The rapid evolution of the Tahoe-Truckee region into a world-class destination makes a major leap forward this week with the return of FIS World Cup racing to Squaw Valley / Alpine Meadows. For the first time in 19 years, the region will host the world’s premiere women’s skiers beginning March 9. Race events held will consist of a Woman’s Giant Slalom on Friday, March 10th and Woman’s Slalom on Saturday, March 11. The races will be held on the Red Dog face with a finish corral adjacent to the base of the lift.
The 2 races are center stage for the weekend while other events are built around the World Cup welcoming guests from around the globe. (Red Dog Course Preview)
“Squaw is probably going to be the most difficult GS on the tour next year for the ladies,” said Atle Skårdal, FIS chie race director for the ladies’ Alpine World Cup. “It is a very, very technical and difficult hill, which we’re excited about. It seems to be a really keen organizing committee that is proactive in developing something memorable for everybody. Like Killington, it’s not a long-term deal with Squaw for the moment, but you don’t know what’s going to happen in the future. The production of a really great event has to be the motivation for these organizing committees.”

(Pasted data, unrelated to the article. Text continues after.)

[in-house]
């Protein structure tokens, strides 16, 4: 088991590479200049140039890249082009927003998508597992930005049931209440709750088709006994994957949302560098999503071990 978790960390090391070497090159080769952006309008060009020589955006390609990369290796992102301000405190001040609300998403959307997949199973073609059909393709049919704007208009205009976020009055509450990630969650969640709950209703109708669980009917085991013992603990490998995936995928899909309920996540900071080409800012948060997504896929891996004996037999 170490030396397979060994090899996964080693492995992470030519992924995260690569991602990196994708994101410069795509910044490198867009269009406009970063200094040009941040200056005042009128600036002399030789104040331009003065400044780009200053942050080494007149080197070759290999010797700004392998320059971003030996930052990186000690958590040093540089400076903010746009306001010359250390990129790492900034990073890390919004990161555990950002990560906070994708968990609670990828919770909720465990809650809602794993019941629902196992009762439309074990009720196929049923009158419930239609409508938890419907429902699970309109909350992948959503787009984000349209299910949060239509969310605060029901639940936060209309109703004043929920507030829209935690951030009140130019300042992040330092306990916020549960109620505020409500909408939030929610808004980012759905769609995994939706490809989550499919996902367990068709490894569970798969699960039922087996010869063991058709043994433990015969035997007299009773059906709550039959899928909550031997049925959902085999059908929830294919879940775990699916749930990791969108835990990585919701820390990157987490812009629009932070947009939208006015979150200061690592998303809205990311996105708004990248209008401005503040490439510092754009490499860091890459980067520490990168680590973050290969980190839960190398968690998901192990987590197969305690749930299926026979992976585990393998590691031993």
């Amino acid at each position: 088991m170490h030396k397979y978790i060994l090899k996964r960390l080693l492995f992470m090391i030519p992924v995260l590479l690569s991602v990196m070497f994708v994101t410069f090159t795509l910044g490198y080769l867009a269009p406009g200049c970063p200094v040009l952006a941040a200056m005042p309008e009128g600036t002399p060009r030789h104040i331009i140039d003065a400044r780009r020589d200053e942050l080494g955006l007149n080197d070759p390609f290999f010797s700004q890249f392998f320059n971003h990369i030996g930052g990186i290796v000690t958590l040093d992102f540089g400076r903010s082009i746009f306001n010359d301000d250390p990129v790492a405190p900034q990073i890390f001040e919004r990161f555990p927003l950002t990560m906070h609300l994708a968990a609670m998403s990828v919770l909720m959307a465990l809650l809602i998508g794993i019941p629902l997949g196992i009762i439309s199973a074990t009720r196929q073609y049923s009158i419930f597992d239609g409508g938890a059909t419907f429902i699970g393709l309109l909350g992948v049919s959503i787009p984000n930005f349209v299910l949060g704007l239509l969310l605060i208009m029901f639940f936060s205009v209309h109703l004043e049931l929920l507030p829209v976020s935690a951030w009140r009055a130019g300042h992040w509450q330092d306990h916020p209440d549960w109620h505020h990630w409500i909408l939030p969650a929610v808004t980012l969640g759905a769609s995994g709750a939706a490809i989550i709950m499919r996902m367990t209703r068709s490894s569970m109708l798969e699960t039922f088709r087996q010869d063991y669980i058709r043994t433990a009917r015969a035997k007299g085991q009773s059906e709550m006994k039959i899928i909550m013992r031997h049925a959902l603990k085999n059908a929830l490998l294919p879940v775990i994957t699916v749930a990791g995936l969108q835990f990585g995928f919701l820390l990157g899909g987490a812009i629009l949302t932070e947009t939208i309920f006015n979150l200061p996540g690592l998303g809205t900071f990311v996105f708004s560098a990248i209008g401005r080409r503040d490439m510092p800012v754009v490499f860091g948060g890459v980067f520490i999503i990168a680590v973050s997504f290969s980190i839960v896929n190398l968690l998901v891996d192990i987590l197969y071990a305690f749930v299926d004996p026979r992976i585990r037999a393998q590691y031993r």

The weekend-long events will welcome thousands of spectators and fans to North Lake Tahoe. The entire community will play host to ski racing enthusiasts, aspiring young skiers and media from around the world. The event will be broadcast across America on NBC and NBCSN, and will be seen during primetime evening hours in Europe as well as across the globe, highlighting athletic talent and the Squaw Valley destination.
“From perfect bluebird days and adrenaline pumping trails to luxurious resorts and cool après ski vibes, winter in The Golden State is like nowhere else in the world,” said Visit California President & CEO Caroline Beteta. “The 2017 Alpine World Cup will put an international spotlight on one of California’s most majestic ski destinations and showcase the high altitude thrills and laid-back lifestyle that make for a snow experience that is uniquely Californian.”
The bidding process to host such an event is extensive and many years in the making. Host resorts must demonstrate not only viable terrain to execute the race but substantial infrastructure to welcome a worldly crowd in first-class accommodations. The Tahoe-Truckee region has seen extensive capital investment in resort and real estate in recent years offering a much higher level of sophistication to the consumer. Surging demand for premium real estate and tourist accommodations have followed; none more validating than World Cup.